2. New Jersey's Clean Slate Law
New Jersey now has a new “clean slate' expungement law, passed by the legislature several years ago. Under the clean slate law, you or your child may be eligible to have your whole arrest and conviction record expunged ten years after completing your sentence and paying your fines. This new option may allow expungement for records even if you've already expunged a conviction or had multiple indictable offenses, making you ineligible for expungement in the past.
3. Expunging Juvenile Offenses
If your child has a juvenile conviction for using or possessing a faked ID while under 18, you can have their juvenile record expunged. Under New Jersey law, most juvenile records are eligible for expungement. The only juvenile crimes you can't expunge are serious crimes not eligible for expungement if committed by an adult, like sexual assault or murder. Your child must wait three years after completing their juvenile sentence or supervision before the expungement. See N.J.S.A. 2C:52-4.1 (2019).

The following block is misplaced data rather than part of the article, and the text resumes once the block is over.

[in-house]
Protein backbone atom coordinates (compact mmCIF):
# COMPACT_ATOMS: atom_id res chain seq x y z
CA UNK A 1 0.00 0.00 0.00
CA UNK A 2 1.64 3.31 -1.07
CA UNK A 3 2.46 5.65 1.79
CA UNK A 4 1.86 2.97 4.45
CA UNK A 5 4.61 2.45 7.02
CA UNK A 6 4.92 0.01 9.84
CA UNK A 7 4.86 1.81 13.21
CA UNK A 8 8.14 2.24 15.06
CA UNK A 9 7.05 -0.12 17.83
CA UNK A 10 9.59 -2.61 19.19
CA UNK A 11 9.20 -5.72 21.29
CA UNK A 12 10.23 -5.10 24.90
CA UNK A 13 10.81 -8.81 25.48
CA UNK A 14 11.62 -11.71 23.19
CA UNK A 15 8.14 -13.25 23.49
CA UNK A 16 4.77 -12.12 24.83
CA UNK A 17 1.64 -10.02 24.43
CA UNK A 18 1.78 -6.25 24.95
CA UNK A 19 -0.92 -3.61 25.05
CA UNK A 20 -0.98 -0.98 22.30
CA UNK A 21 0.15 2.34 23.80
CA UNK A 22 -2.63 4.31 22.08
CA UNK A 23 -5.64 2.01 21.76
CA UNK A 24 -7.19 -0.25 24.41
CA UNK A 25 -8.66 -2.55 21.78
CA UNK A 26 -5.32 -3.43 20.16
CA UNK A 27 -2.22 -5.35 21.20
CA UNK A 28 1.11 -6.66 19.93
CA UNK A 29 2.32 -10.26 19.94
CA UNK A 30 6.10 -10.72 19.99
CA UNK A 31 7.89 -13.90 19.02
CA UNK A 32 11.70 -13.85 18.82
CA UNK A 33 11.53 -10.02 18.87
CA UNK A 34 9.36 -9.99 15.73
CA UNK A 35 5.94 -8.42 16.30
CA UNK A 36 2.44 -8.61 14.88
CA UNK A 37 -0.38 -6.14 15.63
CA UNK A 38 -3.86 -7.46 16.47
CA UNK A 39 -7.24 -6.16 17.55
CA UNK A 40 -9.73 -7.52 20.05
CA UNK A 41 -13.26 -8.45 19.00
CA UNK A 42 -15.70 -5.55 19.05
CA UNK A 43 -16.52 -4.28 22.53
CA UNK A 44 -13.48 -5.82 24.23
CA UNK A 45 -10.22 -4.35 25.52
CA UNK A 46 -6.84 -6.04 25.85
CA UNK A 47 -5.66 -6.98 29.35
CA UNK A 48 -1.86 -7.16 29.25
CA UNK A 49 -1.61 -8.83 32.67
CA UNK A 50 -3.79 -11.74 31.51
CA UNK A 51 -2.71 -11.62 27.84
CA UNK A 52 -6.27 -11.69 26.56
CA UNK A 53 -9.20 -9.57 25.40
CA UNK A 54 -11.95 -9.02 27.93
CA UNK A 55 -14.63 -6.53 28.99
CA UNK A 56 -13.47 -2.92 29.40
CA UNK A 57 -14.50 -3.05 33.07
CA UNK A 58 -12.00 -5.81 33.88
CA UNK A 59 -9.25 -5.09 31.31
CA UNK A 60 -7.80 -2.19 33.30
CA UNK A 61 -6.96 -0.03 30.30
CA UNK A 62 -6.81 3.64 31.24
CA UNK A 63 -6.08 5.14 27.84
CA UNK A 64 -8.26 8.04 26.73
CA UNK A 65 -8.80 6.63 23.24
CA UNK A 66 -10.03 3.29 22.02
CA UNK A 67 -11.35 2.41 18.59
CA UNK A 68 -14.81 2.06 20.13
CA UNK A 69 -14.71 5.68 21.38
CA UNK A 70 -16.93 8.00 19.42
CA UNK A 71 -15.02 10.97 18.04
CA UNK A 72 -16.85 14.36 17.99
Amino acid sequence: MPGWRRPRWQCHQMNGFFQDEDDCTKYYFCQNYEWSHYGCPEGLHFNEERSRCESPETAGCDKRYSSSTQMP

In New Jersey, an expungement will not destroy arrest or conviction records. However, the court order will remove your child's criminal records from public view. State and federal law enforcement agencies will remove your convictions from their databases. However, they will still be able to access the records if your child applies for a security clearance, the military, or certain law enforcement jobs. As a result, your best option should be avoiding a conviction with a strong defense.
Hire an Experienced Somerset County Defense Attorney
If you have a college student at Middlesex College, Pillar College, Union County College, or a high school student in Somerset County facing fake ID charges, it can be a serious matter. A conviction, even for a disorderly persons offense, can have long-term consequences on your child's future educational and career prospects.
Attorney Joseph Lento and the team at The Lento Law Firm can help protect your child's rights. They have helped accused people in New Jersey for years, and they can guide you through the criminal justice system too. Call them today at 888-535-3686 or contact them online to schedule your consultation.